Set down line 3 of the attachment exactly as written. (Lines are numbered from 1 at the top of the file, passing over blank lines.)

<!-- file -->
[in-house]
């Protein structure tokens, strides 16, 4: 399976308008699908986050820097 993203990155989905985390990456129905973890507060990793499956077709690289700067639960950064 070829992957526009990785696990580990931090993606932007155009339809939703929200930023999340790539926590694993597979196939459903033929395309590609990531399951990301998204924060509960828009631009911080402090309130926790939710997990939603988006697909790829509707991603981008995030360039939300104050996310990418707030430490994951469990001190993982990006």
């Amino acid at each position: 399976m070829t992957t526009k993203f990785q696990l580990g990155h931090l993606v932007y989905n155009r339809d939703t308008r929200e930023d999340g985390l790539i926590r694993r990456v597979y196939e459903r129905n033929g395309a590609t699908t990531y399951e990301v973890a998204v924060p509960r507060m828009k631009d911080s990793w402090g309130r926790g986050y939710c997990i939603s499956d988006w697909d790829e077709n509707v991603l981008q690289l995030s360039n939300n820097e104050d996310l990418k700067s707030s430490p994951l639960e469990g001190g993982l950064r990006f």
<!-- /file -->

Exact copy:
């Amino acid at each position: 399976m070829t992957t526009k993203f990785q696990l580990g990155h931090l993606v932007y989905n155009r339809d939703t308008r929200e930023d999340g985390l790539i926590r694993r990456v597979y196939e459903r129905n033929g395309a590609t699908t990531y399951e990301v973890a998204v924060p509960r507060m828009k631009d911080s990793w402090g309130r926790g986050y939710c997990i939603s499956d988006w697909d790829e077709n509707v991603l981008q690289l995030s360039n939300n820097e104050d996310l990418k700067s707030s430490p994951l639960e469990g001190g993982l950064r990006f």